Feature, February 1991
“It flatters you for a while,” wrote Madame de Sévigne, a.k.a. ‘la Marquise de Chocolat.’ “It warms you for an instant, then all of a sudden it kindles a mortal fever in you.”
Not much has changed since the venerable Marquise inserted one of the first references to chocolate into French literature. Outrageous claims for chocolate have been made throughout the centuries – everything from curing dysentery to stimulating sexual prowess. The latter is not as far-fetched as it seems: researchers recently announced that eating chocolate causes phenylethylamaine, a chemical associated with sensuality and eroticism, to be released into the brain. Other scientists have declared that consuming chocolate causes a “high,” but Christian Constant, a.k.a. “the Chocolate Prince,” says that’s impossible. “To get the high would require more chocolate than anybody could stomach.”
It depends on what kind of high you’re talking about, however, as the delicacies available at Constant’s shop at 26, rue du Bac induce a response which falls nothing short of ecstasy. My favorites include la ganache aux framboise, la ganache au café, and his sorbet au chocolat amer which would exalt even a sluggish palate to gustatory bliss. Constant is a man with a mission. In his laboratory, he not only transforms the bitter beans into luscious confections, he also pursues an elusive aim – the perfectly pungent, low-sugar blend. Constant has come close to finding his Grail with his “Bitter Plus” and “Pure Pate Sans Sucre,” both of which have a devoted following among purists.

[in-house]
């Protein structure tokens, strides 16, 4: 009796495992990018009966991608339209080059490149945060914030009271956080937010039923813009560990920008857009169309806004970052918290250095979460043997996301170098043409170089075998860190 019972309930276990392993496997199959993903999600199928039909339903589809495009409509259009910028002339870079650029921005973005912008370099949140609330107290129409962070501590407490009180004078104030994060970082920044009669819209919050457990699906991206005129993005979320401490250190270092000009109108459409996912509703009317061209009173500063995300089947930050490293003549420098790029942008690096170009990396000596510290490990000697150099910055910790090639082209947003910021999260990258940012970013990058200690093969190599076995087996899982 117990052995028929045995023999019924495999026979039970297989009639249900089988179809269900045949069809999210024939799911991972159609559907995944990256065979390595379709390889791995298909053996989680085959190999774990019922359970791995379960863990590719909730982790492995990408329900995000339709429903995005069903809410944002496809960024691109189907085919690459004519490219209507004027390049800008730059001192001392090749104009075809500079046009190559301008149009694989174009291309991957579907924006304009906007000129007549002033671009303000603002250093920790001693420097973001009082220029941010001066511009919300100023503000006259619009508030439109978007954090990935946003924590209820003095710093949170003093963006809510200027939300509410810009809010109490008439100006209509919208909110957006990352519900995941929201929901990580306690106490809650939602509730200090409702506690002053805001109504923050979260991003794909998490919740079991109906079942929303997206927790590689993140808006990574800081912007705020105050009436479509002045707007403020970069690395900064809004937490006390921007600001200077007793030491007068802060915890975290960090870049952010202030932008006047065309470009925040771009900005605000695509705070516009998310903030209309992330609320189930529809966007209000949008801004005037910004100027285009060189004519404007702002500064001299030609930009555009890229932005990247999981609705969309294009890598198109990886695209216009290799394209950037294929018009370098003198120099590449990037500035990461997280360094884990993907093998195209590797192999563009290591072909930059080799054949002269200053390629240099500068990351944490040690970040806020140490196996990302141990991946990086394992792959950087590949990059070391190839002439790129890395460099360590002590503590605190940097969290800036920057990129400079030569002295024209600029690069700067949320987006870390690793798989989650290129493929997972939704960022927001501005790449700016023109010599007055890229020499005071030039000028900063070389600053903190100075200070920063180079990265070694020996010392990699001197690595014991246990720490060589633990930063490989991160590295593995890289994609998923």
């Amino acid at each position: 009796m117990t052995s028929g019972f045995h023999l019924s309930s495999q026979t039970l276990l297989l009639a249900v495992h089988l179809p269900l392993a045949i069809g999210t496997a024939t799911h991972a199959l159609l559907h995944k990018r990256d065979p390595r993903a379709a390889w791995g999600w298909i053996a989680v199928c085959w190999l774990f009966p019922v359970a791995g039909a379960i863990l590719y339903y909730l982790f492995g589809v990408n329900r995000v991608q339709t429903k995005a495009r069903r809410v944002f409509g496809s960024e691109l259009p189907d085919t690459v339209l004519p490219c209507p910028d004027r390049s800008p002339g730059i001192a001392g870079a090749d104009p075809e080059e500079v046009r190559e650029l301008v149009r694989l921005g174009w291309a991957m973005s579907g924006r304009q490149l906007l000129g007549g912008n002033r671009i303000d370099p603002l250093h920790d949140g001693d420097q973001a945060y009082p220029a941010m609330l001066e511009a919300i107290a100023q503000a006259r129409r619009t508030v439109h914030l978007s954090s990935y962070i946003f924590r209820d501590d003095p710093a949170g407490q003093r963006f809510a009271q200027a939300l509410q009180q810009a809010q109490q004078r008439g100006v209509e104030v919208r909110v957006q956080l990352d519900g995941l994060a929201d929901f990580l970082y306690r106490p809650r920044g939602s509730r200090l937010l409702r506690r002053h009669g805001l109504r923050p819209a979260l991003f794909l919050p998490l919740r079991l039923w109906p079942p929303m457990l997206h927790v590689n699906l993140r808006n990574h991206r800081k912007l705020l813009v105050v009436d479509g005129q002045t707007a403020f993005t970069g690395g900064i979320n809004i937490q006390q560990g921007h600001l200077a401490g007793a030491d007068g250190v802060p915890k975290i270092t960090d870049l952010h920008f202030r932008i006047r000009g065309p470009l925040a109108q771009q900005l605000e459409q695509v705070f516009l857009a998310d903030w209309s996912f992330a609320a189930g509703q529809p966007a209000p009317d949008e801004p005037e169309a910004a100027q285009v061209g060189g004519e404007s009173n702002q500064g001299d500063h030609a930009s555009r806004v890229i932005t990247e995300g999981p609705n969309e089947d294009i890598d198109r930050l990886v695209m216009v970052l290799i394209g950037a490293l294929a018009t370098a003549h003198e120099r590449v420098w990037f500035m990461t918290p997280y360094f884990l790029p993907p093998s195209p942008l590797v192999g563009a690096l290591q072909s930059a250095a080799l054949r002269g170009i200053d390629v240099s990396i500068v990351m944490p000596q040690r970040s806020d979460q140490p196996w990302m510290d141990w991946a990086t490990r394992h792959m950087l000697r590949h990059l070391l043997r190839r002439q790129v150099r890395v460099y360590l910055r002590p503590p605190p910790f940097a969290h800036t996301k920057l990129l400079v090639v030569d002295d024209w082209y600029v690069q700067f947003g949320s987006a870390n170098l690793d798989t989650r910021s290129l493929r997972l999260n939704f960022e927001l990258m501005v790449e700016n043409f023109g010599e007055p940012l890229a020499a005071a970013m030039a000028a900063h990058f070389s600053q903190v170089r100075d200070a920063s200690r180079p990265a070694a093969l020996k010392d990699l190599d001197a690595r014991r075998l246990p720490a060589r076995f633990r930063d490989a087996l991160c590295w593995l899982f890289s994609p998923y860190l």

The sugar quotient has always been a major issue – ever since Cortez first drank a primitive chocolate concoction out of a golden goblet in Montezuma’s court. The ensuing Spanish monopoly on chocolate lasted over a hundred years, until royal marriage and peripatetic monks spilled the beans throughout the rest of Europe; the first chocolate house was opened in London by a French chocolatier in 1657. Along the way techniques improved, but it wasn’t until the end of the 19th century that chocolate began to resemble the luscious form it has today.
The Spanish popularized chocolate, but it took the French to perfect it. French chocolate is not the stuff from which Mars bars are made. American chocolate does more than just pale by comparison, with its (gasp) powdered milk and margarine. The Swiss, while having the best manufacturing techniques, don’t always use the best ingredients. Belgian chocolates are distinctive, but a little too heavy and sweet for the French palate. Leave it to the country of haute couture to also invent haute chocolat.
At La Maison du Chocolat, Robert Linxe has the same package designer as the ubiquitous Hermés. Certainly such heavenly marvels as Andalou deserve, at the very least, an elegant gift box (if not a ten-gun salute). Linxe opened the first Maison du Chocolat in 1977; in 1990, he has three branches in Paris, one in Cannes and one in New York. “Chocolate,” says Linxe, “is the most difficult, the most defiant substance. It doesn’t follow obediently like other ingredients. But when you capture it, you have it right there, alive, where you want it.”
The best place to put it is, of course, in your mouth. To get the most out of your bonbon, follow the technique de dégustation. First, hold the chocolate in your mouth and let it melt a little while you relish the fragrance and flavor. Next, chew it five to ten times, breaking plain chocolate into tiny pieces in order to increase surface contact (if it’s a chocolate cream, chew three to five times in order to mix the center with the envelope). Then, let it melt slowly, and using your tongue, gently rub the pabulum against the palette before swallowing. Finally, consider the lingering flavor.
Chocolate experts aver that if you follow this technique, you’ll not only increase your enjoyment, you’ll also avoid over-eating.
Chocolate Hot Spots
Christian Constant, 26, rue du Bac.
La Maison du Chocolat, 225, Fg. St. Honoré; 52, rue Françoise; 8, bd. de la Madeleine.